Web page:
Wednesday, 29 August 2012

Matilda the Musical

Event: Matilda the Musical
Cambridge Theatre, London

By popular demand, I've decided to write another post related to Roald Dahl. In the last three years since Ways to Read began, the most popular post has been (and still is, surprisingly) the one about Roald Dahl and Quentin Blake

So anyway: the musical adaptation of Roald Dahl's novel Matilda is very funny. Even my friend, who doesn't enjoy musicals usually, really liked this one. Cambridge Theatre is not a bad venue, though some of the higher (aka cheap) seats are quite steep and not for the faint of heart.

The story is about a smart little girl who's not appreciated by her family. She attends a school that has a lovely teacher but a horrid and evil headmistress. The music is great and the lyrics are sharp and humourous, all thanks to Tim Minchin. I don't always like his style of quirky/black comedy but in Matilda, there's a good combination of dark humour and a childlike sense of hope. This is important since this musical is primarily aimed at children. 

We went to a Sunday matinee, and about 80% of the audience are children. That can get slightly annoying when they start whining, kicking the seat in front, or singing along off tune ... but it adds an extra layer of irony because the musical starts off with spoiled schoolchildren on stage singing about how great (and spoiled) they are ... and the children in the audience sing along. Ha.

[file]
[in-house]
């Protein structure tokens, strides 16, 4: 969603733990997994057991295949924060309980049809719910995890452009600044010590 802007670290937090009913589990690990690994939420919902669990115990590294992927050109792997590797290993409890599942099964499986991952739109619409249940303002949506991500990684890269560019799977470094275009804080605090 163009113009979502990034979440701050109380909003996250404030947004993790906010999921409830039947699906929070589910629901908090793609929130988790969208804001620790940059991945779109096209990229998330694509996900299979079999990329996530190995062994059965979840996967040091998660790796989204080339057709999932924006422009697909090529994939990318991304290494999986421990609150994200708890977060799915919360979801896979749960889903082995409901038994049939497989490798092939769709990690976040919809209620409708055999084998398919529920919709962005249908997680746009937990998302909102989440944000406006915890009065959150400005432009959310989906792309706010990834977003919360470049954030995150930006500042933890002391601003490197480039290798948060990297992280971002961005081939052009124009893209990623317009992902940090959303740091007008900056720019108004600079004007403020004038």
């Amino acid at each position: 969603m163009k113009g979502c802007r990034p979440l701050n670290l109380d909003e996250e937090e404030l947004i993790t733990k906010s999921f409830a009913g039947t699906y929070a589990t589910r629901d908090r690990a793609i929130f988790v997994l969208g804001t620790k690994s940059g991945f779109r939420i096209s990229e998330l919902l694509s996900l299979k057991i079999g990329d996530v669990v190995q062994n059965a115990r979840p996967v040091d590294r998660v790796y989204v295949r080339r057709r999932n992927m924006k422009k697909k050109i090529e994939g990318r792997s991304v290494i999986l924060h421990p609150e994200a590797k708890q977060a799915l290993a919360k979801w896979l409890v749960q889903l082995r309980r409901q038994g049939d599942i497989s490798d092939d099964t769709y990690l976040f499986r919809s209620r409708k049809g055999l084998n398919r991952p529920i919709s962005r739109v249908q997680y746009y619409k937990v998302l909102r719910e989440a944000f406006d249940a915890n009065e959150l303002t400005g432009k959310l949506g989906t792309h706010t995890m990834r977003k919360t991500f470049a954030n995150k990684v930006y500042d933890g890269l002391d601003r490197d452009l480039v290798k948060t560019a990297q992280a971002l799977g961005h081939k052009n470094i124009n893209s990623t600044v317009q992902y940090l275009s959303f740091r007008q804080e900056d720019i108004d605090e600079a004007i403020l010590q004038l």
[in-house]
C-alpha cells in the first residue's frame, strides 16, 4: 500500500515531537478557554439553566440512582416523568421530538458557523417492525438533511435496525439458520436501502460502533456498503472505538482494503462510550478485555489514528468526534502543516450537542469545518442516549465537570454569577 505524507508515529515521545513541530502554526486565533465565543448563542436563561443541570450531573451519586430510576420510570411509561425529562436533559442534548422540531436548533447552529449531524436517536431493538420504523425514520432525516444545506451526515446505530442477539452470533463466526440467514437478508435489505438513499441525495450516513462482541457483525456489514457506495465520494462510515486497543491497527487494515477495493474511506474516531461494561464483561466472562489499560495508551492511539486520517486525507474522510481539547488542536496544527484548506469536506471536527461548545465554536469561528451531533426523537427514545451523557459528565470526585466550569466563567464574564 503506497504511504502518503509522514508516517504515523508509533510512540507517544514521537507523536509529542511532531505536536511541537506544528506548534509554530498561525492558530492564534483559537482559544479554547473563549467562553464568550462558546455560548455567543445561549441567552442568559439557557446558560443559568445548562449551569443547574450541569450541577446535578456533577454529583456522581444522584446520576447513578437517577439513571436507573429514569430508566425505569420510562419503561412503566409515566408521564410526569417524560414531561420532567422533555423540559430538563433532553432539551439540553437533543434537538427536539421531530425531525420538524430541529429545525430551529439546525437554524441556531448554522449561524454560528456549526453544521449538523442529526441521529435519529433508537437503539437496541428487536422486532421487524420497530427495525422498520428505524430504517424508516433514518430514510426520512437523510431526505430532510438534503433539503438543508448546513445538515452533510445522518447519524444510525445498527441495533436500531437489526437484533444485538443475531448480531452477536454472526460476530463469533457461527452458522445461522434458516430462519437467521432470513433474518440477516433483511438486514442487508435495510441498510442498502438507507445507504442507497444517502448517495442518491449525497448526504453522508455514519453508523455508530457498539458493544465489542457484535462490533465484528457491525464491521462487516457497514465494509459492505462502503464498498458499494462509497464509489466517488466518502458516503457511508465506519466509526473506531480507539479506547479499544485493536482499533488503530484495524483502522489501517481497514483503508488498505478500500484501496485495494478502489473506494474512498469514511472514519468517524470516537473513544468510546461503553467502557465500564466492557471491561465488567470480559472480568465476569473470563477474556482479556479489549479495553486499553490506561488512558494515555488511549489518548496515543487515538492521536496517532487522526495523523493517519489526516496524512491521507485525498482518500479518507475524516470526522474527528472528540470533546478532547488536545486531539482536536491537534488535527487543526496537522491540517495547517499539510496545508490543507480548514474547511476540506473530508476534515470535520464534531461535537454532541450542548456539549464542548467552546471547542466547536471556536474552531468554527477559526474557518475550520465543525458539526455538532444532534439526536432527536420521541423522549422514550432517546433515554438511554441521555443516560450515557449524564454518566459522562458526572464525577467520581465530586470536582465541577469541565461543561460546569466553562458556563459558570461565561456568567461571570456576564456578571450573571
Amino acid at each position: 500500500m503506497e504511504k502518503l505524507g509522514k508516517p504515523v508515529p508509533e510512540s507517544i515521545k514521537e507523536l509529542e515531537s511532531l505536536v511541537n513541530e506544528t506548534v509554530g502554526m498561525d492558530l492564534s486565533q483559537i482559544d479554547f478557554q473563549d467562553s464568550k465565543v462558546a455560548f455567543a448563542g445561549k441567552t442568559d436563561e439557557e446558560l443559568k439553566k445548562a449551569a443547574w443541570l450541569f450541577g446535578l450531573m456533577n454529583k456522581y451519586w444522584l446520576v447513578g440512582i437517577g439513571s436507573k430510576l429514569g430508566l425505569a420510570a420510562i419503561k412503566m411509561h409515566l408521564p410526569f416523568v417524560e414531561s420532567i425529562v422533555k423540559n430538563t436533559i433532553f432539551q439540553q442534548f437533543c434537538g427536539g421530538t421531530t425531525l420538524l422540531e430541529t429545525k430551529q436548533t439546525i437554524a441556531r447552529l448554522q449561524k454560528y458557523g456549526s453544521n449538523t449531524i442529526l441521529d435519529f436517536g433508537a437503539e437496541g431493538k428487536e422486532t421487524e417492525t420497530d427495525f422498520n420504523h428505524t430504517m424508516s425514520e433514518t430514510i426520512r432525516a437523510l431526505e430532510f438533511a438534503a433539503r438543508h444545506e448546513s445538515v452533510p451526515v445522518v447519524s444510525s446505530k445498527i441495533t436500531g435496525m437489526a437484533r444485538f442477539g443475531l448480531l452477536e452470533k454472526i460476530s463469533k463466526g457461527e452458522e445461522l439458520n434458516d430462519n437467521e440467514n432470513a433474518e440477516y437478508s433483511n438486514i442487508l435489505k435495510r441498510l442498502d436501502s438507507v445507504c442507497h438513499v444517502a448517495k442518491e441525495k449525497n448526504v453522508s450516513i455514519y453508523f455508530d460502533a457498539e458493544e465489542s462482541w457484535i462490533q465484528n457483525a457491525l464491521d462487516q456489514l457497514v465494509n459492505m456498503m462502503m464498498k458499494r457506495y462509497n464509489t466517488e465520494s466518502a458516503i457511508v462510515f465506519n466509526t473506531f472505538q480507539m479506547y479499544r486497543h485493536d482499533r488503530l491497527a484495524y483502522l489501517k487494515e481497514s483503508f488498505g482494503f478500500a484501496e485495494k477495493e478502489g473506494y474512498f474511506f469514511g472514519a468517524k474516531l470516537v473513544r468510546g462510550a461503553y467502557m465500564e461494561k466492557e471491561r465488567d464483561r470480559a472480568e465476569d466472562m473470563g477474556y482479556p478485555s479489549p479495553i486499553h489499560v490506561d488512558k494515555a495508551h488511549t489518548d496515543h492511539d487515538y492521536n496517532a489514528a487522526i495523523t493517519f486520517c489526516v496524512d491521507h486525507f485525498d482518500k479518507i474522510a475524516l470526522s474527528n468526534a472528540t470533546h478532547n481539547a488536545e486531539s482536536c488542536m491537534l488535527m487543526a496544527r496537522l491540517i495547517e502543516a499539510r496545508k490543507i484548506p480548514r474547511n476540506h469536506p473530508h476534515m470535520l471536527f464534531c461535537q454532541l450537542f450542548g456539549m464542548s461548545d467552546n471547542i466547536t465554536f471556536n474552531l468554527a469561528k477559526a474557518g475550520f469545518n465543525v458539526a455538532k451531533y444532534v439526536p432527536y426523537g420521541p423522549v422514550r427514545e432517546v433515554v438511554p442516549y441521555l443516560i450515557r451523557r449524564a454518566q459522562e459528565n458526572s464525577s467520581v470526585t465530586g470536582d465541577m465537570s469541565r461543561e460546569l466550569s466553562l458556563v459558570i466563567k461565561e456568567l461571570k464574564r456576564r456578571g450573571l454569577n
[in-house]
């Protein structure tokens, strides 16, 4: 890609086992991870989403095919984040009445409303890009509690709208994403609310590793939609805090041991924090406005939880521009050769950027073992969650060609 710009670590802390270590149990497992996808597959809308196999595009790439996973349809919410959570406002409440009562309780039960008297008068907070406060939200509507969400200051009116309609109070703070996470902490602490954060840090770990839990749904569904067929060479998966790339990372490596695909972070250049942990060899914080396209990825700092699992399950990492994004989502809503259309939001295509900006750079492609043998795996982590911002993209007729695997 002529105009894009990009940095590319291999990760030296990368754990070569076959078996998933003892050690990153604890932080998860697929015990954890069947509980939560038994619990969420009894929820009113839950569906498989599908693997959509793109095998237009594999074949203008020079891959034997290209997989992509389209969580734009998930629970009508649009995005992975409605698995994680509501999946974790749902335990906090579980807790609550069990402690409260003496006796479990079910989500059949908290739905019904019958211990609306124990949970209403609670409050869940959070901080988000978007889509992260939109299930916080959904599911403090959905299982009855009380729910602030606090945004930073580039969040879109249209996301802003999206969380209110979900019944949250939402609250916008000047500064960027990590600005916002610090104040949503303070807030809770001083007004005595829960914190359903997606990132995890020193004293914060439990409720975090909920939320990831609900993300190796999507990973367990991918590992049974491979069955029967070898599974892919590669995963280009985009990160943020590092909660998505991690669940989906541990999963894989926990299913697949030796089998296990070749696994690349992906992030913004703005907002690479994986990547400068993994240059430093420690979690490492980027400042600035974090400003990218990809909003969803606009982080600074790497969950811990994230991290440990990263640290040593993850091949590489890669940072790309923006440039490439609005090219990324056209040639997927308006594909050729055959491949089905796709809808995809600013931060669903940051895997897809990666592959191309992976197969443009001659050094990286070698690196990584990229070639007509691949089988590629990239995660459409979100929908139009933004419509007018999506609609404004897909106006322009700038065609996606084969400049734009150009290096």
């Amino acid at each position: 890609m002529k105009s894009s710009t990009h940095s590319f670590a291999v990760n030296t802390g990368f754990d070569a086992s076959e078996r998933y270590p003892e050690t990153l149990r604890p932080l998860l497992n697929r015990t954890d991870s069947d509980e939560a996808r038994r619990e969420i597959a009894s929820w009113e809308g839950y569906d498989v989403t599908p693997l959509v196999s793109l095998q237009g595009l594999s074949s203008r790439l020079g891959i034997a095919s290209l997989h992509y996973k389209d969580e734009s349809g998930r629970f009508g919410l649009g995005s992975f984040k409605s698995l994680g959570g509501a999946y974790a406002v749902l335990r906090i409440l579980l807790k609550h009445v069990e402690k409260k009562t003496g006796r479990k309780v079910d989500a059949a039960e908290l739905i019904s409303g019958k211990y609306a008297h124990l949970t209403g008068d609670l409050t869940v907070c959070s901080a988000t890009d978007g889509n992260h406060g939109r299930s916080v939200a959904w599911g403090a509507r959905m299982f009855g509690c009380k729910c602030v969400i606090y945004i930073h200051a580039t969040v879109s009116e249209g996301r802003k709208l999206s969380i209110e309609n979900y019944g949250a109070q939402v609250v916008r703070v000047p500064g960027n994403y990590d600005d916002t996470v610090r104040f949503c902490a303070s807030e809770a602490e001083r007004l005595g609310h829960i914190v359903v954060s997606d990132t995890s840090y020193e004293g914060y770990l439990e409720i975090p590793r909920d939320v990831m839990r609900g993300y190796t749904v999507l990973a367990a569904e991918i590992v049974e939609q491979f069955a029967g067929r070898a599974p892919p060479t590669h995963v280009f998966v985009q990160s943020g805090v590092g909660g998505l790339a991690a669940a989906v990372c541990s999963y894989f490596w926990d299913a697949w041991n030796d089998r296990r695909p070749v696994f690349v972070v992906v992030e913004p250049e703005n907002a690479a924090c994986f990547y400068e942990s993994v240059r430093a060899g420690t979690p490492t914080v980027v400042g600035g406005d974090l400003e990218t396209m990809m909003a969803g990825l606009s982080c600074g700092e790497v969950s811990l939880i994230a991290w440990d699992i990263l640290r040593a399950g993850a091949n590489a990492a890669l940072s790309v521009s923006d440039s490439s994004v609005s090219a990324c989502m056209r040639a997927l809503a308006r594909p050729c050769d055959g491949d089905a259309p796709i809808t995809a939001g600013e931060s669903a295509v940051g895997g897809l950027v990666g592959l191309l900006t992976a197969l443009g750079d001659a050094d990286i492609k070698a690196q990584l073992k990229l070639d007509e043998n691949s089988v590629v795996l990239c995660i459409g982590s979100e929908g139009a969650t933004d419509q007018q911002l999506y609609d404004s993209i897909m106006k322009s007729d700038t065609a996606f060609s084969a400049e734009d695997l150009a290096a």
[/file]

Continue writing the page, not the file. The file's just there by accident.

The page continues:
The songs are quite catchy. I'd say the style is rather like the Wicked musical - very jarring at times but it works in this context. My favourite numbers are 'Miracle', 'When I Grow Up' (see top clip), and 'School Song' (above), which cleverly incorporates the ABCs into the song. The stage setup is also very creative and I particularly liked the scene changes and use of space.

Is it well-adapted? Yes! The storyline changes slightly to accommodate the parallel backstory of another character other than Matilda, but in order to keep the suspence, Tim Minchin creatively made Matilda imagine a fairytale that eventually turned out to be true. I can't say anymore because I don't want to spoil the story in case you haven't read the book (or seen the film). 

The tickets are constantly sold out well in advance, so I'd advise booking at least two months ahead. 

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